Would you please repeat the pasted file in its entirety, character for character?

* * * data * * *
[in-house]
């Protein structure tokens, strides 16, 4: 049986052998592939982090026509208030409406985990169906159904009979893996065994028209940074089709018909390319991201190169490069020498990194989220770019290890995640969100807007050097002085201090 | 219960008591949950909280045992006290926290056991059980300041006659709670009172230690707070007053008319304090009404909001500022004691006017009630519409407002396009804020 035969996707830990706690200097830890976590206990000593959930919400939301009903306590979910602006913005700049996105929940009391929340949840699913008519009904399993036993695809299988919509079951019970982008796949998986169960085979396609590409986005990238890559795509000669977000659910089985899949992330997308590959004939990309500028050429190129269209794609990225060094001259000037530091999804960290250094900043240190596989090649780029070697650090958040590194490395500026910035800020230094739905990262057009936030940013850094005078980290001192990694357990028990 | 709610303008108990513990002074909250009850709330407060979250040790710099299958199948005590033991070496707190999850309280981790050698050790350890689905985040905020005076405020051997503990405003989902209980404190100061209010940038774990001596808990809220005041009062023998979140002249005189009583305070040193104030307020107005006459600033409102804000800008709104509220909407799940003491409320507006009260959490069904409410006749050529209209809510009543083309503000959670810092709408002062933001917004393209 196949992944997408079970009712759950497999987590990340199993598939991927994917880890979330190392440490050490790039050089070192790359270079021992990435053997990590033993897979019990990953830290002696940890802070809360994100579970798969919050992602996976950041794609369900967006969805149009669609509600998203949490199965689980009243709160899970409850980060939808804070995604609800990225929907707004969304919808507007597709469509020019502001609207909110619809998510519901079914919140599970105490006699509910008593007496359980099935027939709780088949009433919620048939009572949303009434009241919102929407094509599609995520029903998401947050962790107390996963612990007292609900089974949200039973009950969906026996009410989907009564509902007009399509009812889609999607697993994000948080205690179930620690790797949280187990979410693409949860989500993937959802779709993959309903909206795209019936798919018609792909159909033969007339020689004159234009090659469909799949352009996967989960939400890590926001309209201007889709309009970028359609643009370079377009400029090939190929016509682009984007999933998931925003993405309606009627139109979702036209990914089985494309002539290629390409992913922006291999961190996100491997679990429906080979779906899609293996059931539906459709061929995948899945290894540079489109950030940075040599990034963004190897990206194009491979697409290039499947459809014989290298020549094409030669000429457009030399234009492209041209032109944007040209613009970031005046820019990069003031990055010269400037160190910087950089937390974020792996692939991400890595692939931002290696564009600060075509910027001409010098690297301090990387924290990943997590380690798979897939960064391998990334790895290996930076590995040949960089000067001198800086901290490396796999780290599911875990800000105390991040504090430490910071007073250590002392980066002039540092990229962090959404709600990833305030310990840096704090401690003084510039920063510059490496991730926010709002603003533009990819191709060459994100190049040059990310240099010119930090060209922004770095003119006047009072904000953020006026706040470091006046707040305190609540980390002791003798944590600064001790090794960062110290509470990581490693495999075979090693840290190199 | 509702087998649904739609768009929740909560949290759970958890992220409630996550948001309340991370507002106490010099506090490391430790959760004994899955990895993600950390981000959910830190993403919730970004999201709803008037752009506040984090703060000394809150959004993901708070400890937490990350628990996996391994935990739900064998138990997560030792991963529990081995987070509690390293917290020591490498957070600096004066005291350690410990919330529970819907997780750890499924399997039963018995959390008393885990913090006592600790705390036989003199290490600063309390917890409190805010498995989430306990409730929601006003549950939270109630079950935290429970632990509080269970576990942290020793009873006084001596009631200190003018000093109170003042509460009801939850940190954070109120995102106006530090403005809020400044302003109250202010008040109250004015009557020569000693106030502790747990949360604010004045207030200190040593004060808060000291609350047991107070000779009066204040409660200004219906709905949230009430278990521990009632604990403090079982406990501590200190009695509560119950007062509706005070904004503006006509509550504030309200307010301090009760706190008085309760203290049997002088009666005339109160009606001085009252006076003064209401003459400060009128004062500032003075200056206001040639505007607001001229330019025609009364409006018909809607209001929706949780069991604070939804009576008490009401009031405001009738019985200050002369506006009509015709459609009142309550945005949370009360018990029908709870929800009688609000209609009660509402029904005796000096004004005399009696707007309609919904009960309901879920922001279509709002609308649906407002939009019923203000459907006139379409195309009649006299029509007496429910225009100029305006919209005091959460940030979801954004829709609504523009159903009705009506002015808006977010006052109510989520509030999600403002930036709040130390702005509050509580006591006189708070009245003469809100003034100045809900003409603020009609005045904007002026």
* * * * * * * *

[in-house]
């Protein structure tokens, strides 16, 4: 049986052998592939982090026509208030409406985990169906159904009979893996065994028209940074089709018909390319991201190169490069020498990194989220770019290890995640969100807007050097002085201090 | 219960008591949950909280045992006290926290056991059980300041006659709670009172230690707070007053008319304090009404909001500022004691006017009630519409407002396009804020 035969996707830990706690200097830890976590206990000593959930919400939301009903306590979910602006913005700049996105929940009391929340949840699913008519009904399993036993695809299988919509079951019970982008796949998986169960085979396609590409986005990238890559795509000669977000659910089985899949992330997308590959004939990309500028050429190129269209794609990225060094001259000037530091999804960290250094900043240190596989090649780029070697650090958040590194490395500026910035800020230094739905990262057009936030940013850094005078980290001192990694357990028990 | 709610303008108990513990002074909250009850709330407060979250040790710099299958199948005590033991070496707190999850309280981790050698050790350890689905985040905020005076405020051997503990405003989902209980404190100061209010940038774990001596808990809220005041009062023998979140002249005189009583305070040193104030307020107005006459600033409102804000800008709104509220909407799940003491409320507006009260959490069904409410006749050529209209809510009543083309503000959670810092709408002062933001917004393209 196949992944997408079970009712759950497999987590990340199993598939991927994917880890979330190392440490050490790039050089070192790359270079021992990435053997990590033993897979019990990953830290002696940890802070809360994100579970798969919050992602996976950041794609369900967006969805149009669609509600998203949490199965689980009243709160899970409850980060939808804070995604609800990225929907707004969304919808507007597709469509020019502001609207909110619809998510519901079914919140599970105490006699509910008593007496359980099935027939709780088949009433919620048939009572949303009434009241919102929407094509599609995520029903998401947050962790107390996963612990007292609900089974949200039973009950969906026996009410989907009564509902007009399509009812889609999607697993994000948080205690179930620690790797949280187990979410693409949860989500993937959802779709993959309903909206795209019936798919018609792909159909033969007339020689004159234009090659469909799949352009996967989960939400890590926001309209201007889709309009970028359609643009370079377009400029090939190929016509682009984007999933998931925003993405309606009627139109979702036209990914089985494309002539290629390409992913922006291999961190996100491997679990429906080979779906899609293996059931539906459709061929995948899945290894540079489109950030940075040599990034963004190897990206194009491979697409290039499947459809014989290298020549094409030669000429457009030399234009492209041209032109944007040209613009970031005046820019990069003031990055010269400037160190910087950089937390974020792996692939991400890595692939931002290696564009600060075509910027001409010098690297301090990387924290990943997590380690798979897939960064391998990334790895290996930076590995040949960089000067001198800086901290490396796999780290599911875990800000105390991040504090430490910071007073250590002392980066002039540092990229962090959404709600990833305030310990840096704090401690003084510039920063510059490496991730926010709002603003533009990819191709060459994100190049040059990310240099010119930090060209922004770095003119006047009072904000953020006026706040470091006046707040305190609540980390002791003798944590600064001790090794960062110290509470990581490693495999075979090693840290190199 | 509702087998649904739609768009929740909560949290759970958890992220409630996550948001309340991370507002106490010099506090490391430790959760004994899955990895993600950390981000959910830190993403919730970004999201709803008037752009506040984090703060000394809150959004993901708070400890937490990350628990996996391994935990739900064998138990997560030792991963529990081995987070509690390293917290020591490498957070600096004066005291350690410990919330529970819907997780750890499924399997039963018995959390008393885990913090006592600790705390036989003199290490600063309390917890409190805010498995989430306990409730929601006003549950939270109630079950935290429970632990509080269970576990942290020793009873006084001596009631200190003018000093109170003042509460009801939850940190954070109120995102106006530090403005809020400044302003109250202010008040109250004015009557020569000693106030502790747990949360604010004045207030200190040593004060808060000291609350047991107070000779009066204040409660200004219906709905949230009430278990521990009632604990403090079982406990501590200190009695509560119950007062509706005070904004503006006509509550504030309200307010301090009760706190008085309760203290049997002088009666005339109160009606001085009252006076003064209401003459400060009128004062500032003075200056206001040639505007607001001229330019025609009364409006018909809607209001929706949780069991604070939804009576008490009401009031405001009738019985200050002369506006009509015709459609009142309550945005949370009360018990029908709870929800009688609000209609009660509402029904005796000096004004005399009696707007309609919904009960309901879920922001279509709002609308649906407002939009019923203000459907006139379409195309009649006299029509007496429910225009100029305006919209005091959460940030979801954004829709609504523009159903009705009506002015808006977010006052109510989520509030999600403002930036709040130390702005509050509580006591006189708070009245003469809100003034100045809900003409603020009609005045904007002026």